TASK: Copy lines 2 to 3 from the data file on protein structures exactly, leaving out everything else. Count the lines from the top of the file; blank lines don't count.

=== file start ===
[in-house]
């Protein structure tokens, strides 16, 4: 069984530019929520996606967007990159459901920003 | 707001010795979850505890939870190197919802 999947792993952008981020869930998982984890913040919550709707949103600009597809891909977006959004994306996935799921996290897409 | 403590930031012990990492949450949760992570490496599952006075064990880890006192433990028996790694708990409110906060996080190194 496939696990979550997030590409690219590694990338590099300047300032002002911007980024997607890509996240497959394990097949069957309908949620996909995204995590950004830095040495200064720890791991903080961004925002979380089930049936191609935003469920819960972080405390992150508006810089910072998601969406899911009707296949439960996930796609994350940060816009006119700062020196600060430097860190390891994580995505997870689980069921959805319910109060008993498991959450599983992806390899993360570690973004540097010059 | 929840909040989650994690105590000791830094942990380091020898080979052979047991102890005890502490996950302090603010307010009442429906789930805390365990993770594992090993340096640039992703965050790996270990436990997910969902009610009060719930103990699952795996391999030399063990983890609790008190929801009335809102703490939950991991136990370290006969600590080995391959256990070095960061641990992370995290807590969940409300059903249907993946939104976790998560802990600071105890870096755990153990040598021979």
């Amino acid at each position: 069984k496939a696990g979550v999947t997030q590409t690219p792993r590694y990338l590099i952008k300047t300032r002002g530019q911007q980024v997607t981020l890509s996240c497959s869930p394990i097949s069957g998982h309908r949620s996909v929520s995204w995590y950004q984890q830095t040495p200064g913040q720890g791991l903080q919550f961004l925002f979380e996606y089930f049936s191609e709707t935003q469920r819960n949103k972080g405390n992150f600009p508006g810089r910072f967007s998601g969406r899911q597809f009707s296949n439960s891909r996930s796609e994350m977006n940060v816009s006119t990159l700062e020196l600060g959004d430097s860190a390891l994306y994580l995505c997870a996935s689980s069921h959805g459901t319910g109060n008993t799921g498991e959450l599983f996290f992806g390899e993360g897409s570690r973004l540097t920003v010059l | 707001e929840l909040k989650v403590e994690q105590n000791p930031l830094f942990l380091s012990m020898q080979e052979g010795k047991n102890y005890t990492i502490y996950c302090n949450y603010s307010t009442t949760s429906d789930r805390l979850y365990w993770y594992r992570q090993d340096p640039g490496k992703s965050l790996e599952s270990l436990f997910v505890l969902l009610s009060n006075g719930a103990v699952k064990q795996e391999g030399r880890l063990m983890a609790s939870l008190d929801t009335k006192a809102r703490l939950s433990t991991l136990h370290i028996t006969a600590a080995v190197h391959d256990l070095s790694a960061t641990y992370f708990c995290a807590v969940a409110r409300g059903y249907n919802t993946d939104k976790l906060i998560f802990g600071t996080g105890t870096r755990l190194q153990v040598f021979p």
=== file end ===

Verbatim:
């Protein structure tokens, strides 16, 4: 069984530019929520996606967007990159459901920003 | 707001010795979850505890939870190197919802 999947792993952008981020869930998982984890913040919550709707949103600009597809891909977006959004994306996935799921996290897409 | 403590930031012990990492949450949760992570490496599952006075064990880890006192433990028996790694708990409110906060996080190194 496939696990979550997030590409690219590694990338590099300047300032002002911007980024997607890509996240497959394990097949069957309908949620996909995204995590950004830095040495200064720890791991903080961004925002979380089930049936191609935003469920819960972080405390992150508006810089910072998601969406899911009707296949439960996930796609994350940060816009006119700062020196600060430097860190390891994580995505997870689980069921959805319910109060008993498991959450599983992806390899993360570690973004540097010059 | 929840909040989650994690105590000791830094942990380091020898080979052979047991102890005890502490996950302090603010307010009442429906789930805390365990993770594992090993340096640039992703965050790996270990436990997910969902009610009060719930103990699952795996391999030399063990983890609790008190929801009335809102703490939950991991136990370290006969600590080995391959256990070095960061641990992370995290807590969940409300059903249907993946939104976790998560802990600071105890870096755990153990040598021979």
């Amino acid at each position: 069984k496939a696990g979550v999947t997030q590409t690219p792993r590694y990338l590099i952008k300047t300032r002002g530019q911007q980024v997607t981020l890509s996240c497959s869930p394990i097949s069957g998982h309908r949620s996909v929520s995204w995590y950004q984890q830095t040495p200064g913040q720890g791991l903080q919550f961004l925002f979380e996606y089930f049936s191609e709707t935003q469920r819960n949103k972080g405390n992150f600009p508006g810089r910072f967007s998601g969406r899911q597809f009707s296949n439960s891909r996930s796609e994350m977006n940060v816009s006119t990159l700062e020196l600060g959004d430097s860190a390891l994306y994580l995505c997870a996935s689980s069921h959805g459901t319910g109060n008993t799921g498991e959450l599983f996290f992806g390899e993360g897409s570690r973004l540097t920003v010059l | 707001e929840l909040k989650v403590e994690q105590n000791p930031l830094f942990l380091s012990m020898q080979e052979g010795k047991n102890y005890t990492i502490y996950c302090n949450y603010s307010t009442t949760s429906d789930r805390l979850y365990w993770y594992r992570q090993d340096p640039g490496k992703s965050l790996e599952s270990l436990f997910v505890l969902l009610s009060n006075g719930a103990v699952k064990q795996e391999g030399r880890l063990m983890a609790s939870l008190d929801t009335k006192a809102r703490l939950s433990t991991l136990h370290i028996t006969a600590a080995v190197h391959d256990l070095s790694a960061t641990y992370f708990c995290a807590v969940a409110r409300g059903y249907n919802t993946d939104k976790l906060i998560f802990g600071t996080g105890t870096r755990l190194q153990v040598f021979p």